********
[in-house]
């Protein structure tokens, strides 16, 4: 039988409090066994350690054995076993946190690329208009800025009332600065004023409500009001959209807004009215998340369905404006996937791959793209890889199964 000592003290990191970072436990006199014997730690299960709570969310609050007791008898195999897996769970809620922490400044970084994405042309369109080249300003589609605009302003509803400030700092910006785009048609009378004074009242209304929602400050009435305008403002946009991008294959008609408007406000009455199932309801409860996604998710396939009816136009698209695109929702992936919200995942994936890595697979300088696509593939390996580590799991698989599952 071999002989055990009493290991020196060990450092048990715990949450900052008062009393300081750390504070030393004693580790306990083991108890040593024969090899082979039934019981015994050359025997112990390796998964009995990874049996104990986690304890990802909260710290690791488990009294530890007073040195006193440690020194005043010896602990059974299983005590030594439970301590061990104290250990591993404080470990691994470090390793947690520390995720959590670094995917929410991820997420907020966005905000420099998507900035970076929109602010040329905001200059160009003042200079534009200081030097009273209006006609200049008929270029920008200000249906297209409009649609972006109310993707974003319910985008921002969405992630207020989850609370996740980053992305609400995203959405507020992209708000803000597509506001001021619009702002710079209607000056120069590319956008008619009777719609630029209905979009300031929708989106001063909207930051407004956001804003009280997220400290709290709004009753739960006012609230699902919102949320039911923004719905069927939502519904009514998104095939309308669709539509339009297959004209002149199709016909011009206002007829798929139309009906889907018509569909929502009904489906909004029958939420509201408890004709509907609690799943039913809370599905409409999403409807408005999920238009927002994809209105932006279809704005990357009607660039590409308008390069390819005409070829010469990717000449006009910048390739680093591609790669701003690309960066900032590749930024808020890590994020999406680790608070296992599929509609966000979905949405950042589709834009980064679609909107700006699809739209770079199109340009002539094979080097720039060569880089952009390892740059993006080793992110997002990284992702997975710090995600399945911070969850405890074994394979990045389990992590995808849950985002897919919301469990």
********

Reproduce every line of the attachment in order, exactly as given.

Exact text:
[in-house]
């Protein structure tokens, strides 16, 4: 039988409090066994350690054995076993946190690329208009800025009332600065004023409500009001959209807004009215998340369905404006996937791959793209890889199964 000592003290990191970072436990006199014997730690299960709570969310609050007791008898195999897996769970809620922490400044970084994405042309369109080249300003589609605009302003509803400030700092910006785009048609009378004074009242209304929602400050009435305008403002946009991008294959008609408007406000009455199932309801409860996604998710396939009816136009698209695109929702992936919200995942994936890595697979300088696509593939390996580590799991698989599952 071999002989055990009493290991020196060990450092048990715990949450900052008062009393300081750390504070030393004693580790306990083991108890040593024969090899082979039934019981015994050359025997112990390796998964009995990874049996104990986690304890990802909260710290690791488990009294530890007073040195006193440690020194005043010896602990059974299983005590030594439970301590061990104290250990591993404080470990691994470090390793947690520390995720959590670094995917929410991820997420907020966005905000420099998507900035970076929109602010040329905001200059160009003042200079534009200081030097009273209006006609200049008929270029920008200000249906297209409009649609972006109310993707974003319910985008921002969405992630207020989850609370996740980053992305609400995203959405507020992209708000803000597509506001001021619009702002710079209607000056120069590319956008008619009777719609630029209905979009300031929708989106001063909207930051407004956001804003009280997220400290709290709004009753739960006012609230699902919102949320039911923004719905069927939502519904009514998104095939309308669709539509339009297959004209002149199709016909011009206002007829798929139309009906889907018509569909929502009904489906909004029958939420509201408890004709509907609690799943039913809370599905409409999403409807408005999920238009927002994809209105932006279809704005990357009607660039590409308008390069390819005409070829010469990717000449006009910048390739680093591609790669701003690309960066900032590749930024808020890590994020999406680790608070296992599929509609966000979905949405950042589709834009980064679609909107700006699809739209770079199109340009002539094979080097720039060569880089952009390892740059993006080793992110997002990284992702997975710090995600399945911070969850405890074994394979990045389990992590995808849950985002897919919301469990």